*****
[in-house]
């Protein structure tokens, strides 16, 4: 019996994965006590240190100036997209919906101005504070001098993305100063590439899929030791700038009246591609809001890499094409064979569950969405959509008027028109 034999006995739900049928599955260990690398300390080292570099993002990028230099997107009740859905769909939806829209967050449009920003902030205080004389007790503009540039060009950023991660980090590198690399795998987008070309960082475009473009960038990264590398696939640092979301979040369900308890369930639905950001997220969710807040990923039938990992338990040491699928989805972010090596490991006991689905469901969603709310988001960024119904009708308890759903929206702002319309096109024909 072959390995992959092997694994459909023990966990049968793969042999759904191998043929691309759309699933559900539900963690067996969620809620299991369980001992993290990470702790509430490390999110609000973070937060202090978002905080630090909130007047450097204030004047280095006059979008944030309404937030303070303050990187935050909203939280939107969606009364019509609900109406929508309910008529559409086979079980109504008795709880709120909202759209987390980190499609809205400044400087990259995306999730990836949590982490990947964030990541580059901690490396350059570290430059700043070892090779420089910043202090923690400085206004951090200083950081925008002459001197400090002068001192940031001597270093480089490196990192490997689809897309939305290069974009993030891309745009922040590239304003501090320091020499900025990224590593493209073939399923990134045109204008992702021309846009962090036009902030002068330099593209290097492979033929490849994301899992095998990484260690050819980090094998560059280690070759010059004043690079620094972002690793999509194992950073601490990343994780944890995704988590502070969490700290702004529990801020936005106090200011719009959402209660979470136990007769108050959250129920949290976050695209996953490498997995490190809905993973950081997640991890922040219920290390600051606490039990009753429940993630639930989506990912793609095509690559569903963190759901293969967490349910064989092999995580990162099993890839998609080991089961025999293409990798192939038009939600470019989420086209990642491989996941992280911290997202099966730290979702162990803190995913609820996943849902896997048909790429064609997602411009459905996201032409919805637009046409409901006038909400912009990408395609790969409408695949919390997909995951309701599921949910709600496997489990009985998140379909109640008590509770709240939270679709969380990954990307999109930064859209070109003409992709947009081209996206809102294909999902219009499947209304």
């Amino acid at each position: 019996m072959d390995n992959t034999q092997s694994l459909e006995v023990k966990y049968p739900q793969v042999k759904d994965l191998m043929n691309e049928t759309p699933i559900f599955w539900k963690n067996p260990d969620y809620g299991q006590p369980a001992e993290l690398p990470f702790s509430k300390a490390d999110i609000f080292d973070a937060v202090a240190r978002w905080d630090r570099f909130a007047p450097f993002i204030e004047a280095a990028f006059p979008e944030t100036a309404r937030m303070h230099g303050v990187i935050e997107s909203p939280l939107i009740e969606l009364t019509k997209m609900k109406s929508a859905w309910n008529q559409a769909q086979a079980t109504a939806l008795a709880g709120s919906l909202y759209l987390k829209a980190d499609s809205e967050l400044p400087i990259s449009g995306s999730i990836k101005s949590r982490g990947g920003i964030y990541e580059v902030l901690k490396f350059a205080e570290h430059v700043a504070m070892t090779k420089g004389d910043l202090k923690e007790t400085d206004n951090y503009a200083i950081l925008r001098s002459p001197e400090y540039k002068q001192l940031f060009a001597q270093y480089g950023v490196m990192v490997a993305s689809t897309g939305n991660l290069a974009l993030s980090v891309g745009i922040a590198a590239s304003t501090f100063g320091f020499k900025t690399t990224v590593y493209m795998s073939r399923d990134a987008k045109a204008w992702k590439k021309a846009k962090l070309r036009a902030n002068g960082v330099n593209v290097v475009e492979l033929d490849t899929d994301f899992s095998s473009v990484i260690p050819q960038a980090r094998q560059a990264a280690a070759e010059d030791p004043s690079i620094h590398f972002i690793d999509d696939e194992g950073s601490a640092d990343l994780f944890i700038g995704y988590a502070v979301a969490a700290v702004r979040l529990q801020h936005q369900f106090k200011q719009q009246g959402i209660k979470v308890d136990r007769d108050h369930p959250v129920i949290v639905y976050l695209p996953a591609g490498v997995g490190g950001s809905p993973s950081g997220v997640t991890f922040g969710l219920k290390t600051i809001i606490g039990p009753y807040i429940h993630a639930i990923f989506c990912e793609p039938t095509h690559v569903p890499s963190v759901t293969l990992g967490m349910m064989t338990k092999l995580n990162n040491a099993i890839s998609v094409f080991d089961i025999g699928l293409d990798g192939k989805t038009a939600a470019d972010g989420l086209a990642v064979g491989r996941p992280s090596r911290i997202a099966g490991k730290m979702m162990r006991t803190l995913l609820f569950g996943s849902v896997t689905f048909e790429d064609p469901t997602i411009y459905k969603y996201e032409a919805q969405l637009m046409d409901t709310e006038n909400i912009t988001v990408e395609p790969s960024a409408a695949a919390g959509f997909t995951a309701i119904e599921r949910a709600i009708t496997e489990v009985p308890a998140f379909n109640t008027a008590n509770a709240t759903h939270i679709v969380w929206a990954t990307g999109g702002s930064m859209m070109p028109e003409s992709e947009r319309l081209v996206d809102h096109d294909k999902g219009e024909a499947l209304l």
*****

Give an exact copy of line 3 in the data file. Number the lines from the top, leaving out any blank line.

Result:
């Amino acid at each position: 019996m072959d390995n992959t034999q092997s694994l459909e006995v023990k966990y049968p739900q793969v042999k759904d994965l191998m043929n691309e049928t759309p699933i559900f599955w539900k963690n067996p260990d969620y809620g299991q006590p369980a001992e993290l690398p990470f702790s509430k300390a490390d999110i609000f080292d973070a937060v202090a240190r978002w905080d630090r570099f909130a007047p450097f993002i204030e004047a280095a990028f006059p979008e944030t100036a309404r937030m303070h230099g303050v990187i935050e997107s909203p939280l939107i009740e969606l009364t019509k997209m609900k109406s929508a859905w309910n008529q559409a769909q086979a079980t109504a939806l008795a709880g709120s919906l909202y759209l987390k829209a980190d499609s809205e967050l400044p400087i990259s449009g995306s999730i990836k101005s949590r982490g990947g920003i964030y990541e580059v902030l901690k490396f350059a205080e570290h430059v700043a504070m070892t090779k420089g004389d910043l202090k923690e007790t400085d206004n951090y503009a200083i950081l925008r001098s002459p001197e400090y540039k002068q001192l940031f060009a001597q270093y480089g950023v490196m990192v490997a993305s689809t897309g939305n991660l290069a974009l993030s980090v891309g745009i922040a590198a590239s304003t501090f100063g320091f020499k900025t690399t990224v590593y493209m795998s073939r399923d990134a987008k045109a204008w992702k590439k021309a846009k962090l070309r036009a902030n002068g960082v330099n593209v290097v475009e492979l033929d490849t899929d994301f899992s095998s473009v990484i260690p050819q960038a980090r094998q560059a990264a280690a070759e010059d030791p004043s690079i620094h590398f972002i690793d999509d696939e194992g950073s601490a640092d990343l994780f944890i700038g995704y988590a502070v979301a969490a700290v702004r979040l529990q801020h936005q369900f106090k200011q719009q009246g959402i209660k979470v308890d136990r007769d108050h369930p959250v129920i949290v639905y976050l695209p996953a591609g490498v997995g490190g950001s809905p993973s950081g997220v997640t991890f922040g969710l219920k290390t600051i809001i606490g039990p009753y807040i429940h993630a639930i990923f989506c990912e793609p039938t095509h690559v569903p890499s963190v759901t293969l990992g967490m349910m064989t338990k092999l995580n990162n040491a099993i890839s998609v094409f080991d089961i025999g699928l293409d990798g192939k989805t038009a939600a470019d972010g989420l086209a990642v064979g491989r996941p992280s090596r911290i997202a099966g490991k730290m979702m162990r006991t803190l995913l609820f569950g996943s849902v896997t689905f048909e790429d064609p469901t997602i411009y459905k969603y996201e032409a919805q969405l637009m046409d409901t709310e006038n909400i912009t988001v990408e395609p790969s960024a409408a695949a919390g959509f997909t995951a309701i119904e599921r949910a709600i009708t496997e489990v009985p308890a998140f379909n109640t008027a008590n509770a709240t759903h939270i679709v969380w929206a990954t990307g999109g702002s930064m859209m070109p028109e003409s992709e947009r319309l081209v996206d809102h096109d294909k999902g219009e024909a499947l209304l």